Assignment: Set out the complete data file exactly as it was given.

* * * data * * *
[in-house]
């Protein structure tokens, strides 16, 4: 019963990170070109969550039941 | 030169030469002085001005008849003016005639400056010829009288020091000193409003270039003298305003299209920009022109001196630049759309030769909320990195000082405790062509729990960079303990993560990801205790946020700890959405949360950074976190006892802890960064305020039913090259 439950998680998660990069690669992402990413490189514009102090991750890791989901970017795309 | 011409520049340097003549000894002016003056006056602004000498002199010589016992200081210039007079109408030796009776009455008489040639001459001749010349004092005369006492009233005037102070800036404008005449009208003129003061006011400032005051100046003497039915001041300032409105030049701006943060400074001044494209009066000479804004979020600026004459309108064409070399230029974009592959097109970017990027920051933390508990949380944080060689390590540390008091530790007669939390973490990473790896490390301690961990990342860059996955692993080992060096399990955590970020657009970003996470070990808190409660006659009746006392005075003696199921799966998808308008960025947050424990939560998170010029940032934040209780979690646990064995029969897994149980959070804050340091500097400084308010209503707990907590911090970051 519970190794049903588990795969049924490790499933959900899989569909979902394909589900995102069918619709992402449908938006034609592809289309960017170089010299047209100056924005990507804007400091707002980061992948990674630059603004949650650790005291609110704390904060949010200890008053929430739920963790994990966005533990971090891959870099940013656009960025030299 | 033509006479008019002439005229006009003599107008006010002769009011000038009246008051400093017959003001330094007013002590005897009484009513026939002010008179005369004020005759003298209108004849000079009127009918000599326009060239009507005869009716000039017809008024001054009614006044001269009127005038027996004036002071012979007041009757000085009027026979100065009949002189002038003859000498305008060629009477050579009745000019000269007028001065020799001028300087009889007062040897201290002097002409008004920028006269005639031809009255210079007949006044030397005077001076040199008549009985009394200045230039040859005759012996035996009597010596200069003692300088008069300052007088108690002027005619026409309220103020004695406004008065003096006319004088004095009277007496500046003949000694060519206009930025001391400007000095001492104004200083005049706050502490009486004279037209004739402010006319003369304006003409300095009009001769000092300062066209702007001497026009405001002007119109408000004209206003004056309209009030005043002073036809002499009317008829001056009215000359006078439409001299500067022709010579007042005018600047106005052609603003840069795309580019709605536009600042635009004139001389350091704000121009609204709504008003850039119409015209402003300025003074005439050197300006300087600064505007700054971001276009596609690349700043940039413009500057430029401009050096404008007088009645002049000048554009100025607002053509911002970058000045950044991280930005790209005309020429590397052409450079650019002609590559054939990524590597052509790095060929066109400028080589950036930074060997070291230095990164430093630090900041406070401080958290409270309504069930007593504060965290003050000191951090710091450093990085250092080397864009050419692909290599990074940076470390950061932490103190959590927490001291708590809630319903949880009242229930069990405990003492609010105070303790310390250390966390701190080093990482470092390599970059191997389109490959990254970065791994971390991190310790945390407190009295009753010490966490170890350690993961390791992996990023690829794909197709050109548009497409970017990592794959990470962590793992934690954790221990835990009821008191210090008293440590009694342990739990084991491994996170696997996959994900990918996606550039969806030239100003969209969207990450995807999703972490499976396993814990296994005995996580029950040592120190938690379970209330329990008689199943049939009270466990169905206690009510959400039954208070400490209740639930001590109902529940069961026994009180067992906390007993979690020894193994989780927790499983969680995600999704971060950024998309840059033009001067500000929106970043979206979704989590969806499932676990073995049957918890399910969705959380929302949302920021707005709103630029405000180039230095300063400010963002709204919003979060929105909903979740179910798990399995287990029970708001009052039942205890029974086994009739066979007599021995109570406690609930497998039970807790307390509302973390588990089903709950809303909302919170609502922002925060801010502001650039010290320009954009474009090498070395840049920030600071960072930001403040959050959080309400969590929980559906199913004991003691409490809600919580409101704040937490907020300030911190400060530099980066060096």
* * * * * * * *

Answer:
[in-house]
């Protein structure tokens, strides 16, 4: 019963990170070109969550039941 | 030169030469002085001005008849003016005639400056010829009288020091000193409003270039003298305003299209920009022109001196630049759309030769909320990195000082405790062509729990960079303990993560990801205790946020700890959405949360950074976190006892802890960064305020039913090259 439950998680998660990069690669992402990413490189514009102090991750890791989901970017795309 | 011409520049340097003549000894002016003056006056602004000498002199010589016992200081210039007079109408030796009776009455008489040639001459001749010349004092005369006492009233005037102070800036404008005449009208003129003061006011400032005051100046003497039915001041300032409105030049701006943060400074001044494209009066000479804004979020600026004459309108064409070399230029974009592959097109970017990027920051933390508990949380944080060689390590540390008091530790007669939390973490990473790896490390301690961990990342860059996955692993080992060096399990955590970020657009970003996470070990808190409660006659009746006392005075003696199921799966998808308008960025947050424990939560998170010029940032934040209780979690646990064995029969897994149980959070804050340091500097400084308010209503707990907590911090970051 519970190794049903588990795969049924490790499933959900899989569909979902394909589900995102069918619709992402449908938006034609592809289309960017170089010299047209100056924005990507804007400091707002980061992948990674630059603004949650650790005291609110704390904060949010200890008053929430739920963790994990966005533990971090891959870099940013656009960025030299 | 033509006479008019002439005229006009003599107008006010002769009011000038009246008051400093017959003001330094007013002590005897009484009513026939002010008179005369004020005759003298209108004849000079009127009918000599326009060239009507005869009716000039017809008024001054009614006044001269009127005038027996004036002071012979007041009757000085009027026979100065009949002189002038003859000498305008060629009477050579009745000019000269007028001065020799001028300087009889007062040897201290002097002409008004920028006269005639031809009255210079007949006044030397005077001076040199008549009985009394200045230039040859005759012996035996009597010596200069003692300088008069300052007088108690002027005619026409309220103020004695406004008065003096006319004088004095009277007496500046003949000694060519206009930025001391400007000095001492104004200083005049706050502490009486004279037209004739402010006319003369304006003409300095009009001769000092300062066209702007001497026009405001002007119109408000004209206003004056309209009030005043002073036809002499009317008829001056009215000359006078439409001299500067022709010579007042005018600047106005052609603003840069795309580019709605536009600042635009004139001389350091704000121009609204709504008003850039119409015209402003300025003074005439050197300006300087600064505007700054971001276009596609690349700043940039413009500057430029401009050096404008007088009645002049000048554009100025607002053509911002970058000045950044991280930005790209005309020429590397052409450079650019002609590559054939990524590597052509790095060929066109400028080589950036930074060997070291230095990164430093630090900041406070401080958290409270309504069930007593504060965290003050000191951090710091450093990085250092080397864009050419692909290599990074940076470390950061932490103190959590927490001291708590809630319903949880009242229930069990405990003492609010105070303790310390250390966390701190080093990482470092390599970059191997389109490959990254970065791994971390991190310790945390407190009295009753010490966490170890350690993961390791992996990023690829794909197709050109548009497409970017990592794959990470962590793992934690954790221990835990009821008191210090008293440590009694342990739990084991491994996170696997996959994900990918996606550039969806030239100003969209969207990450995807999703972490499976396993814990296994005995996580029950040592120190938690379970209330329990008689199943049939009270466990169905206690009510959400039954208070400490209740639930001590109902529940069961026994009180067992906390007993979690020894193994989780927790499983969680995600999704971060950024998309840059033009001067500000929106970043979206979704989590969806499932676990073995049957918890399910969705959380929302949302920021707005709103630029405000180039230095300063400010963002709204919003979060929105909903979740179910798990399995287990029970708001009052039942205890029974086994009739066979007599021995109570406690609930497998039970807790307390509302973390588990089903709950809303909302919170609502922002925060801010502001650039010290320009954009474009090498070395840049920030600071960072930001403040959050959080309400969590929980559906199913004991003691409490809600919580409101704040937490907020300030911190400060530099980066060096």